Very few previous studies have attempted to discern the type of learning activities that students use mobile technologies for, particularly smartphones and tablet devices. To this end, students were provided with a list of potential learning activities and requested to indicate which they conducted on each of the mobile technologies that they owned or used. They were also provided with an open entry field to describe additional activities not on the list. Students could also indicate if they did not participate in the activity. Unsurprisingly, laptop computers were used for the majority of learning activities, except for taking photos or videos (23 percent), which suggests that this is still the dominant technology used by most students for learning purposes. Desktop computers were used for fewer activities, and most students used desktop computers for accessing or reading course materials (57 percent), searching the internet for course related information (57 percent), communicating using emails (52 percent), and accessing the university's LMS (51 percent). Tablet computers and smartphones were used for very different activities suggesting that students consider them to be useful for significantly different aspects of their study. Tablet computers were used by students mostly for engaging with their formal learning materials, for example course materials (63 percent) and course textbooks (50 percent), searching the internet (56 percent) and taking notes (55 percent). Smartphones were most likely to be used for interactive communication and engagement with peers and teachers through emails (62 percent), social media (59 percent) and information sharing (52 percent). Smartphones were also used extensively to take photos or videos to support learning (66 percent).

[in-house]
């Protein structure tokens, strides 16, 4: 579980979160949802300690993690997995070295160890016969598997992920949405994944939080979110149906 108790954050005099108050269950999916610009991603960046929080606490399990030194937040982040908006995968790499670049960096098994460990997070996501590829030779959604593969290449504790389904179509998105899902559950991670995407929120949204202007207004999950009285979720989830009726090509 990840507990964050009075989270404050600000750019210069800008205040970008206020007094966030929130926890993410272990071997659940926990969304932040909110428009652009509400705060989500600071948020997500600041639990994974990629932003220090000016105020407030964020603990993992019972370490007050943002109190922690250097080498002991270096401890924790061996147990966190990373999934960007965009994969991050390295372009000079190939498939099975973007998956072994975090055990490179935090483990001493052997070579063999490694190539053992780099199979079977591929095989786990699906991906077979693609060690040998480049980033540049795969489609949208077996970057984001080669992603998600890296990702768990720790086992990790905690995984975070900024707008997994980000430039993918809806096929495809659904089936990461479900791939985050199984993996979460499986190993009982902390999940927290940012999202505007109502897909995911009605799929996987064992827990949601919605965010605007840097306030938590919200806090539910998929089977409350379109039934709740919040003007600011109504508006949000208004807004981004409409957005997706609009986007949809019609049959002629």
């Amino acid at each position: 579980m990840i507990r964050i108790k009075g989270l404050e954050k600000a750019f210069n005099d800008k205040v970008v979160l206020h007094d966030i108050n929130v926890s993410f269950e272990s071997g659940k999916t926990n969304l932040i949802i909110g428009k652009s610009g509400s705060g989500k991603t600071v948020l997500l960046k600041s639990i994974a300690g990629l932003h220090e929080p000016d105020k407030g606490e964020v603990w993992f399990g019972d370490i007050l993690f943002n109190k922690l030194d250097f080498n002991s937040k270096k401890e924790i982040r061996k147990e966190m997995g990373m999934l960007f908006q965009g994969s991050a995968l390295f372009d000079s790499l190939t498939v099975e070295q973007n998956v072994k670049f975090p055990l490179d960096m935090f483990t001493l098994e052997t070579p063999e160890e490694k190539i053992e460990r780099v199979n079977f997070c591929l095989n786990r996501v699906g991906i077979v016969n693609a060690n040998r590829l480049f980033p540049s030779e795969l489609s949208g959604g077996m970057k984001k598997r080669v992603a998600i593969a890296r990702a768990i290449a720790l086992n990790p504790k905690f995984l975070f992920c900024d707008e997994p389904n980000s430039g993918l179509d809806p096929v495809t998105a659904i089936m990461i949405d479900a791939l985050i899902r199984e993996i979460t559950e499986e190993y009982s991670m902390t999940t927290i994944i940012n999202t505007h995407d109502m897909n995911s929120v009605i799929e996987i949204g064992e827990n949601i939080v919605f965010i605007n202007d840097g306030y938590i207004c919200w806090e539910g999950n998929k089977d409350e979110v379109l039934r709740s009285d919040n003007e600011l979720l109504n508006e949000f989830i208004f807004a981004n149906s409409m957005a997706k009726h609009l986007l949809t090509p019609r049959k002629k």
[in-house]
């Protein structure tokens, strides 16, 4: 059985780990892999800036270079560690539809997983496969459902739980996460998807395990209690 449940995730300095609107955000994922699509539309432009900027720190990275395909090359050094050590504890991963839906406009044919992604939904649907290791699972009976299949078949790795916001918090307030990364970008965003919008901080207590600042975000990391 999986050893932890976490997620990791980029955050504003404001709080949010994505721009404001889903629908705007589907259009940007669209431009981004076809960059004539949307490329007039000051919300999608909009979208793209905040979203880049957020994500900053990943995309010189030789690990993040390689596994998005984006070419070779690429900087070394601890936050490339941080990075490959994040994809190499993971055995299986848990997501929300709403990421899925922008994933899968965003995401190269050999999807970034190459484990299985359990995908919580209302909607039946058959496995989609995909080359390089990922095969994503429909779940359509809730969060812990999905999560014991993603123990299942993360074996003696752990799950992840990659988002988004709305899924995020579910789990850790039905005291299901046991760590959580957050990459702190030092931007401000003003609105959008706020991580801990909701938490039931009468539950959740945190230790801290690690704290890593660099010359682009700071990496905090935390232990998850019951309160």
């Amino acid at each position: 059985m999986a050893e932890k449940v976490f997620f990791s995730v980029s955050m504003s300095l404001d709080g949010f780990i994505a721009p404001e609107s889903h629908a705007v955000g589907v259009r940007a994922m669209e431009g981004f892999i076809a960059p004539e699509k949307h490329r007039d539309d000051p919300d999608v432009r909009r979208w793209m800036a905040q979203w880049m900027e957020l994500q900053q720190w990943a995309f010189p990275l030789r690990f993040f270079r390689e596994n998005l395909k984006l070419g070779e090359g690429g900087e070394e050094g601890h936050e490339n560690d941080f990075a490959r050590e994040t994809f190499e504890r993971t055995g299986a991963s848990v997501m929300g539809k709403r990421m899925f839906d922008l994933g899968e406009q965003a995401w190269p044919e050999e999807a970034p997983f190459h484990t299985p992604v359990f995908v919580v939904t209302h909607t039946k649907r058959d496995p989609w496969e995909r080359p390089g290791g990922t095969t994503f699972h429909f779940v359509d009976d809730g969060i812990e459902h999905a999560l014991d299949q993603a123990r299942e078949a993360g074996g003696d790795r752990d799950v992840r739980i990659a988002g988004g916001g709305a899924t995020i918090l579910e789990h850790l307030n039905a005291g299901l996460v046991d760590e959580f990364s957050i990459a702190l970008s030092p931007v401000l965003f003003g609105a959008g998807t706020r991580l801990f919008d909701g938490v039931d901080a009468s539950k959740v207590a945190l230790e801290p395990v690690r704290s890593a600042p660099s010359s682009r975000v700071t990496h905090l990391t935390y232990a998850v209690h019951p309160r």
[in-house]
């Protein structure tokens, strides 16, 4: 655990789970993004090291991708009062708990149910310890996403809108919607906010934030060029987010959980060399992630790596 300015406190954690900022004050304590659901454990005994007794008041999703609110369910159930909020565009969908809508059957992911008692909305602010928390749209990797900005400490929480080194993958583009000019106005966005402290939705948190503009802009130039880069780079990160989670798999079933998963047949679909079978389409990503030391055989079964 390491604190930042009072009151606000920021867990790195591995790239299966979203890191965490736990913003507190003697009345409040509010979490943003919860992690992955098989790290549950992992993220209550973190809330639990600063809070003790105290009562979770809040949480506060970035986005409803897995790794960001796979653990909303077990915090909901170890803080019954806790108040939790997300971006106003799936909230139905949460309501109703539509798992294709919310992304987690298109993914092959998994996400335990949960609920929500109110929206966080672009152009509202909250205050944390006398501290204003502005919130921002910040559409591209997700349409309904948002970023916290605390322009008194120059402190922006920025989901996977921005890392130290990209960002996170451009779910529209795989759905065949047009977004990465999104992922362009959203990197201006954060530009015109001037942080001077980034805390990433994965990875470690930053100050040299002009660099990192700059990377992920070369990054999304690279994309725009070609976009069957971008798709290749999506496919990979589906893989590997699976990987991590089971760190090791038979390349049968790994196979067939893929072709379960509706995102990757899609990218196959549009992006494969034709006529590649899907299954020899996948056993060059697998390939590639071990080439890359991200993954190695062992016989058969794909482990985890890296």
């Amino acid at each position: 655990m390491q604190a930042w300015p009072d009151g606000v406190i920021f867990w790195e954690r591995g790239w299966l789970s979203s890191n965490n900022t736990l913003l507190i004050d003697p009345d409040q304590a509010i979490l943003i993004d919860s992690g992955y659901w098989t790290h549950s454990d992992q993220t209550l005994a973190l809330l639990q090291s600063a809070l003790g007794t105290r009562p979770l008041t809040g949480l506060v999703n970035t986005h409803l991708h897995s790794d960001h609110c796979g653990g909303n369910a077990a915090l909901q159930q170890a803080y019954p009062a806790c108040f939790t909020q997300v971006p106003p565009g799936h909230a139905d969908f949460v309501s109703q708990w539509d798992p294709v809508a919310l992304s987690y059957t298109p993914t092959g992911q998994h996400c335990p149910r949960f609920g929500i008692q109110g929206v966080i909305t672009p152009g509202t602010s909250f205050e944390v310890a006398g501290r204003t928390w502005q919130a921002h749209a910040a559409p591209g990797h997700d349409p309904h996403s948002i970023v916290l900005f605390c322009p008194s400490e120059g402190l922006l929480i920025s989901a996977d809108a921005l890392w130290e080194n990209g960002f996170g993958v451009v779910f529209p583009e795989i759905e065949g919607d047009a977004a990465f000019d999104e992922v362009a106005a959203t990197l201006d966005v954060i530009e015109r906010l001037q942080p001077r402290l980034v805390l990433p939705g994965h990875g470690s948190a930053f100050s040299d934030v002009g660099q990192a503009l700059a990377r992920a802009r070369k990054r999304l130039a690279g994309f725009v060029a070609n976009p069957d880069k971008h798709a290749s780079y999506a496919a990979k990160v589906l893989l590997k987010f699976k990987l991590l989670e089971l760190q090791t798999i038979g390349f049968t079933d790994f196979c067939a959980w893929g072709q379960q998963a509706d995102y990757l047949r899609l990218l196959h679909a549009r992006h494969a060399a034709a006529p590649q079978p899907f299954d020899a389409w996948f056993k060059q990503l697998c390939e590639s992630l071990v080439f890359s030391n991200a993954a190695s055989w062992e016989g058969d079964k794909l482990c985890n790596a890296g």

Figure 5: Frequency of learning activities undertaken with mobile technologies